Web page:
This project aims to restore marsh, wet meadow, wet prairie, mesic and dry prairie, mesic and dry oak savanna, wet forest, flat woods, and open woodland habitats, restore natural hydrology and geomorphology, improve water quality, increase plant density and diversity, and improve habitat for fish and other aquatic fauna including numerous species of birds within the 785-acre site.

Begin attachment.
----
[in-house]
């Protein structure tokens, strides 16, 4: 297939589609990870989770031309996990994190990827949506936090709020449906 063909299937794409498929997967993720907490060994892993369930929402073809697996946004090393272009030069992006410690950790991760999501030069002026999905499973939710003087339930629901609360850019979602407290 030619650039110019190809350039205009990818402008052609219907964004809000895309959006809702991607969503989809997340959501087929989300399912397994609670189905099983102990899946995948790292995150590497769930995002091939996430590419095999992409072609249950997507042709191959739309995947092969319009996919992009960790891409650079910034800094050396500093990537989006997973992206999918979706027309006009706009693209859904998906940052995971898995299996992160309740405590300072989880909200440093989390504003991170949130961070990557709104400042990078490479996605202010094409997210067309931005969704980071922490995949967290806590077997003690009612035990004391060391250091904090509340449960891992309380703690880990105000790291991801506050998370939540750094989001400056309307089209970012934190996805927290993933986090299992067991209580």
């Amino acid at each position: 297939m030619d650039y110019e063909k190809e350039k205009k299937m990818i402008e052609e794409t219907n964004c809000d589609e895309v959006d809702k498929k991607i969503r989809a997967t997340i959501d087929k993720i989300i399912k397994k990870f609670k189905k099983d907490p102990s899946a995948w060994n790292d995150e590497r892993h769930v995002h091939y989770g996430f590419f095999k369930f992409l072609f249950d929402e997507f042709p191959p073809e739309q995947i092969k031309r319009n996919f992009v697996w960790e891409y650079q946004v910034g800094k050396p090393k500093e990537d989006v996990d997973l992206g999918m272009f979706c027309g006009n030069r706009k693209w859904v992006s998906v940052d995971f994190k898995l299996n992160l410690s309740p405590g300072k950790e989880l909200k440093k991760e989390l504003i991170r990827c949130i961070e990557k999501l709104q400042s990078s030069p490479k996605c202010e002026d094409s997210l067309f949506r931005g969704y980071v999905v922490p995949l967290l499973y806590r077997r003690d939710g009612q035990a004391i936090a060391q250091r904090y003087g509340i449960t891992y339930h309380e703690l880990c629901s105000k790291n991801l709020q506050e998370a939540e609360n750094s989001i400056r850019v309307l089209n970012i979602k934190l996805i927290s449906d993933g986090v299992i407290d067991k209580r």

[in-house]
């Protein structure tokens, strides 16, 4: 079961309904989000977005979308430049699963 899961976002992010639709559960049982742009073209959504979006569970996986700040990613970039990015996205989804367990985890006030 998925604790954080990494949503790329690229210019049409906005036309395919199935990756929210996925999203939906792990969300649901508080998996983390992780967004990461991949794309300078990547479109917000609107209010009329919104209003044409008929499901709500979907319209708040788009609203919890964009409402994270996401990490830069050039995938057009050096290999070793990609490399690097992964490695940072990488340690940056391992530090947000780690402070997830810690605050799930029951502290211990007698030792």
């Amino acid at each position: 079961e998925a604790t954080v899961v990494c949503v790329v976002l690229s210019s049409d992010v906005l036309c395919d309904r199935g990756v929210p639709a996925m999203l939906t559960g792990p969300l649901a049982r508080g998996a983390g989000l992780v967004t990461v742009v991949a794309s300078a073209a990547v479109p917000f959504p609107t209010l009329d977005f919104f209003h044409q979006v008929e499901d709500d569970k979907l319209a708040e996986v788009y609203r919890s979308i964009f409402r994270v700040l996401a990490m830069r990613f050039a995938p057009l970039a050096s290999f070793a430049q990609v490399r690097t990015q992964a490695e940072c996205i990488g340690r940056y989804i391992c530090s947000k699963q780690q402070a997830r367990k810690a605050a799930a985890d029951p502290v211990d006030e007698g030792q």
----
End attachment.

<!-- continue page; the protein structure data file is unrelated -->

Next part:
Most streams and wetlands throughout the Chicago Region have been degraded through clear cutting timber, agriculture, and urban development. Restoration of the Dutch Gap Aquatic Complex and its associated floodplain, wetlands, and fens would help to restore relatively rare resources. The proposed project will restore wetland (204 acres), prairie (239 acres), savanna (312 acres), and stream (21 acres) habitats for native flora and fauna indicative of what was present 200 years ago. On a macro scale, the proposed project would provide valuable stopover areas for migratory birds using the Mississippi flyway but would also increase connectivity by adding patches of habitat within the northern Lake County area, lessening the distance species have to travel over inhospitable areas of agricultural or urbanized lands to forage, shelter, and/or nest.